Born and raised in a township, Mandla Maseko has spent his life at the mercy of the heavens.
"Once it rains, the lights go out," the 25-year-old said. "I do know the life of a candle." But from
this humblest of launchpads, Maseko is poised to defy the laws of physical and political gravity
by becoming the first black African in space. The DJ is among 23 young people who saw off 1
million other entrants from around the world to emerge victorious in the Lynx Apollo Space
Academy competition. Their prize is to be blasted 62 miles into orbit aboard a Lynx mark II
shuttle in 2015. "It's crazy," said Maseko, the son of a toolmaker and cleaning supervisor. "It
hasn't really sunk in yet. I'm envious of myself. "I'm not trying to make this a race thing but us
blacks grew up dreaming to a certain stage. You dreamed of being a policeman or a lawyer
but you knew you won't get as far as pilot or astronaut. Then I went to space camp and I thought,
I can actually be an astronaut." Maseko's father, who grew up in such poverty that he got his first
pair of shoes when he was 16, was determined that his children would never go hungry. Maseko
and his four younger siblings were brought up in a simple brick house with access to electricity
and running water. "I don't remember going to bed without having eaten," he said. "My dad
provided for us. He is my hero, and then Nelson Mandela comes after."
The young Maseko's imagination was fired by the science fiction series Star Trek and films such
as Armageddon and Apollo 13. "I thought, that looks fun. No matter what life throws at you, you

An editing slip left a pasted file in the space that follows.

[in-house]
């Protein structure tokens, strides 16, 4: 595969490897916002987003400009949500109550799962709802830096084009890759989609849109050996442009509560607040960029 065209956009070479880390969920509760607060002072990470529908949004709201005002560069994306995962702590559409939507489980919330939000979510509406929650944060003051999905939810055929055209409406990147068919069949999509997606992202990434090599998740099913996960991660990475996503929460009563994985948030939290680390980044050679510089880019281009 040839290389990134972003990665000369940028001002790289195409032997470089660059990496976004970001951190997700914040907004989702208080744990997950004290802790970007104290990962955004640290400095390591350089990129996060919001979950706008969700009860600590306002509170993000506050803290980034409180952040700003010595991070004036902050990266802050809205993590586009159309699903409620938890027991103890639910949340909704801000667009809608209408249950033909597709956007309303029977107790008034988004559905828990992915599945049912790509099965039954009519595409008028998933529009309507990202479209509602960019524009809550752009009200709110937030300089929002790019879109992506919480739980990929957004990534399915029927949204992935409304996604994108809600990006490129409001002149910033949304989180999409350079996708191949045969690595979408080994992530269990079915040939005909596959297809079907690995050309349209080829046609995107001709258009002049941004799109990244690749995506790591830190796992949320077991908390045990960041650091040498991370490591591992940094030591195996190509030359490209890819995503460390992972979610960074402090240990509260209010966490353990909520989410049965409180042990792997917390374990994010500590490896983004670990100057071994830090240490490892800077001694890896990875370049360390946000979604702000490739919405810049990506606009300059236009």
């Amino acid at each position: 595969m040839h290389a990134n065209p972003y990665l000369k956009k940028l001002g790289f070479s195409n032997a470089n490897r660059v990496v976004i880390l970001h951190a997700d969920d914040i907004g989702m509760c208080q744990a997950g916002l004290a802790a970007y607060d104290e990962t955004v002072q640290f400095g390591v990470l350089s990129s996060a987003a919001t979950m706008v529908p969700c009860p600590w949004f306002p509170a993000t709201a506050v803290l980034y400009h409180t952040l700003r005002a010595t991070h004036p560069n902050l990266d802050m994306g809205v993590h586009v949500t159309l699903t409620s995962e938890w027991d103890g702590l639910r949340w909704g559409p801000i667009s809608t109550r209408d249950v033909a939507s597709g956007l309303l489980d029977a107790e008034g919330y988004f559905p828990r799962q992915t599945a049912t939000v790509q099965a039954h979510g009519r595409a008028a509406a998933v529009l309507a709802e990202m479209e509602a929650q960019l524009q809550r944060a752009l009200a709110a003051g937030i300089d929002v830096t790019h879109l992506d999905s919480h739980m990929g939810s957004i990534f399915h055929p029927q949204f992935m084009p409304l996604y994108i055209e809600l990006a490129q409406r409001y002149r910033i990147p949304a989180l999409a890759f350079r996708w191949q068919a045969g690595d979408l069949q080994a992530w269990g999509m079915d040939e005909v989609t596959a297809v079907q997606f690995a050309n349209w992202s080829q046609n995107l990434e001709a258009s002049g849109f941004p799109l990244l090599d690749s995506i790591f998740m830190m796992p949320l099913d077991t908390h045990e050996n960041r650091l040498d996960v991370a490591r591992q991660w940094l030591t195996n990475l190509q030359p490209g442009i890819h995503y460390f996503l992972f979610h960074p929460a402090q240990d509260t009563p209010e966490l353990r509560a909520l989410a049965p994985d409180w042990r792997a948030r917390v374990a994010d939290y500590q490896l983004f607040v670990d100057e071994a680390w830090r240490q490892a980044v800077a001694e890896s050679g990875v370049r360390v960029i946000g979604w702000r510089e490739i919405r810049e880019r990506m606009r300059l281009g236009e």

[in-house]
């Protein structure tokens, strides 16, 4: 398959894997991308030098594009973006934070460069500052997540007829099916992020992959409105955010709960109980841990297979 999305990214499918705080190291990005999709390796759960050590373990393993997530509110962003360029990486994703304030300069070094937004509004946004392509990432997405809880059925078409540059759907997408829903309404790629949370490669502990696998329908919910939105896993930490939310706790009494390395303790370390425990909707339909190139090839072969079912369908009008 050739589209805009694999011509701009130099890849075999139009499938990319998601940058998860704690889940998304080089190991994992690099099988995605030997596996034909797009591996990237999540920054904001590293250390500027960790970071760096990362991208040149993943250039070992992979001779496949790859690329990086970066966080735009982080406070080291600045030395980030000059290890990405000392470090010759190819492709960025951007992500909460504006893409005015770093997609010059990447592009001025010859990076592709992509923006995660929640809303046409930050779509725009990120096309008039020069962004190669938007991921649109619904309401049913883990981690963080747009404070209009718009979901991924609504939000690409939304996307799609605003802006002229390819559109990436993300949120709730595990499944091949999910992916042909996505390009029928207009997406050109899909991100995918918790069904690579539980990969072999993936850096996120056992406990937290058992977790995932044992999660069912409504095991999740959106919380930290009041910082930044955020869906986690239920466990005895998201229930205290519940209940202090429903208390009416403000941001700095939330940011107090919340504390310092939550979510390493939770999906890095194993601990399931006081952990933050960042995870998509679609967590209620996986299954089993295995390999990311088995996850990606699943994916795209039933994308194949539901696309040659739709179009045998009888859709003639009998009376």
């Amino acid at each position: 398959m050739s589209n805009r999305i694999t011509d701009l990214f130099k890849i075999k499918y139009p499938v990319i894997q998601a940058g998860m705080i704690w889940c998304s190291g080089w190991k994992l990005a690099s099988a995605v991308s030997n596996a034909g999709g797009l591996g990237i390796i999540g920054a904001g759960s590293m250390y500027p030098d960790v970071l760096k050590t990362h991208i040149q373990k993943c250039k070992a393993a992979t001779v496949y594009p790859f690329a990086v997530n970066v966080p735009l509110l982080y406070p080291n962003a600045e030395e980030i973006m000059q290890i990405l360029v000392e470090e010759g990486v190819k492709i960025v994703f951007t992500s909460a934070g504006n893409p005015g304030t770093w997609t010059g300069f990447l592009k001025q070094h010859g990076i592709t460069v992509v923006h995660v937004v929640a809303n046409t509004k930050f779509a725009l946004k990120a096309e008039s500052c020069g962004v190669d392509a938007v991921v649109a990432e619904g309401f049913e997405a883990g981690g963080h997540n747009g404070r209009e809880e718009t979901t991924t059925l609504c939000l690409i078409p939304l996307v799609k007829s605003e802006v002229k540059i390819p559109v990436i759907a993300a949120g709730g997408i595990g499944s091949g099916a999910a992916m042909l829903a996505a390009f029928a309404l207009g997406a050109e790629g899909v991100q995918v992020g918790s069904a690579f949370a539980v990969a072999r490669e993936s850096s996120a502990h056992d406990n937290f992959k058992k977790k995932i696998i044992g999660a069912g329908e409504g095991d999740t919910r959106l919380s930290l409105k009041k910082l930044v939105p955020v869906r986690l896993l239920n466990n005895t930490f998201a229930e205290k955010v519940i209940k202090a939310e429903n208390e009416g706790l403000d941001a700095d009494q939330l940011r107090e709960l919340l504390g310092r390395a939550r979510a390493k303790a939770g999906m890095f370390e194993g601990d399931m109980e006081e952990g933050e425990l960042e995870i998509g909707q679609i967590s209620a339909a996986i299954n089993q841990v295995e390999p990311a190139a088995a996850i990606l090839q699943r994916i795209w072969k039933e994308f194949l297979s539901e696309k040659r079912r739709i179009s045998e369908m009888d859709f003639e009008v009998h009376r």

can use it and come out on top. If you get lemons, you must make lemon juice." Maseko does
not drink or smoke, does not have a girlfriend and lives with his parents in Mabopane township
near the capital, Pretoria. He enrolled as a part-time civil engineering student but had to drop out
due to lack of funds. Then this year he spotted an advert for a chance to go into space. "I was in
the right place at the right time and in the right frame of mind."
The competition required him to send in a picture of himself, so he got a friend to photograph him
in mid-air after jumping off a wall. It also asked him to explain his motivation. "I want to defy the
laws of gravity," he answered. He was among three South Africans – one black, one white, one
of Indian origin – selected from a field of 85,000 hopefuls. "We wanted to show South Africa is
way past the colour of our skin. We are the human race." Maseko, whose Twitter profile shows
him in a spacesuit, is aware of his own symbolism nearly two decades after the dismantling of
racial apartheid. "I'm a township boy and I'm doing this for the typical township boy who wasn't
born with a silver spoon," he said. "I'll be the first black South African and the first black African
to go into space. When you think of the firsts, the first black presidents – Barack Obama, Nelson
Mandela – just to know your name will be written with those people is unbelievable.